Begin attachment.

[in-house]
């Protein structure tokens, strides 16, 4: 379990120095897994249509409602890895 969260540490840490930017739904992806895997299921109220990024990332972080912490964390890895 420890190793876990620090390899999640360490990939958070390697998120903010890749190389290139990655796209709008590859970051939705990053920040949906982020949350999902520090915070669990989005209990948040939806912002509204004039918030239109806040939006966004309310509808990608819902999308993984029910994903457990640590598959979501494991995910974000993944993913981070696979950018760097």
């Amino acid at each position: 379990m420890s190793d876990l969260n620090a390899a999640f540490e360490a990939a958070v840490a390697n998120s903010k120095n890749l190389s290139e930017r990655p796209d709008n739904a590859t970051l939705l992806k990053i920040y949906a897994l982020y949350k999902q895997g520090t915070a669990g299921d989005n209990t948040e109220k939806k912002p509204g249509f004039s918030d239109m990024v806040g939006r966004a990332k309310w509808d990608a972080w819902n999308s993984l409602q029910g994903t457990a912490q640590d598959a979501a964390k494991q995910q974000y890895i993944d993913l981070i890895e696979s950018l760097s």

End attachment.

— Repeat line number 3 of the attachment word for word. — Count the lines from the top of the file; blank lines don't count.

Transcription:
């Amino acid at each position: 379990m420890s190793d876990l969260n620090a390899a999640f540490e360490a990939a958070v840490a390697n998120s903010k120095n890749l190389s290139e930017r990655p796209d709008n739904a590859t970051l939705l992806k990053i920040y949906a897994l982020y949350k999902q895997g520090t915070a669990g299921d989005n209990t948040e109220k939806k912002p509204g249509f004039s918030d239109m990024v806040g939006r966004a990332k309310w509808d990608a972080w819902n999308s993984l409602q029910g994903t457990a912490q640590d598959a979501a964390k494991q995910q974000y890895i993944d993913l981070i890895e696979s950018l760097s």